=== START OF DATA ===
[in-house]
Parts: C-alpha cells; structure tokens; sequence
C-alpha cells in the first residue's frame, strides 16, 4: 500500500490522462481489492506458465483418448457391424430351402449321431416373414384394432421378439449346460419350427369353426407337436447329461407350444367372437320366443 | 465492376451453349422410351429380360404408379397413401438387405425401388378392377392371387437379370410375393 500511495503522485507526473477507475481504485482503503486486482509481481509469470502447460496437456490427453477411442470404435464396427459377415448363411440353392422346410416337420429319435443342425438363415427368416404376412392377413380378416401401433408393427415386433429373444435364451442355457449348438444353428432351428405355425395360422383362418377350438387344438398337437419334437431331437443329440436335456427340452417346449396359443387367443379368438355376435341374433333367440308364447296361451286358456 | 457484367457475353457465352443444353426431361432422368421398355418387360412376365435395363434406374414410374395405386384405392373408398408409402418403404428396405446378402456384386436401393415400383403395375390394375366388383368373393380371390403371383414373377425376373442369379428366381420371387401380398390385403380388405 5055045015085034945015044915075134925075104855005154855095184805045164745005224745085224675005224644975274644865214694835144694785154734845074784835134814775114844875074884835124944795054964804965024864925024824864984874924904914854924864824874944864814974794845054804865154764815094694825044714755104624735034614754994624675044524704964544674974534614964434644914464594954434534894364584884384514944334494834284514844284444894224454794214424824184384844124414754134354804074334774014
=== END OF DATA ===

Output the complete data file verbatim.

[in-house]
Parts: C-alpha cells; structure tokens; sequence
C-alpha cells in the first residue's frame, strides 16, 4: 500500500490522462481489492506458465483418448457391424430351402449321431416373414384394432421378439449346460419350427369353426407337436447329461407350444367372437320366443 | 465492376451453349422410351429380360404408379397413401438387405425401388378392377392371387437379370410375393 500511495503522485507526473477507475481504485482503503486486482509481481509469470502447460496437456490427453477411442470404435464396427459377415448363411440353392422346410416337420429319435443342425438363415427368416404376412392377413380378416401401433408393427415386433429373444435364451442355457449348438444353428432351428405355425395360422383362418377350438387344438398337437419334437431331437443329440436335456427340452417346449396359443387367443379368438355376435341374433333367440308364447296361451286358456 | 457484367457475353457465352443444353426431361432422368421398355418387360412376365435395363434406374414410374395405386384405392373408398408409402418403404428396405446378402456384386436401393415400383403395375390394375366388383368373393380371390403371383414373377425376373442369379428366381420371387401380398390385403380388405 5055045015085034945015044915075134925075104855005154855095184805045164745005224745085224675005224644975274644865214694835144694785154734845074784835134814775114844875074884835124944795054964804965024864925024824864984874924904914854924864824874944864814974794845054804865154764815094694825044714755104624735034614754994624675044524704964544674974534614964434644914464594954434534894364584884384514944334494834284514844284444894224454794214424824184384844124414754134354804074334774014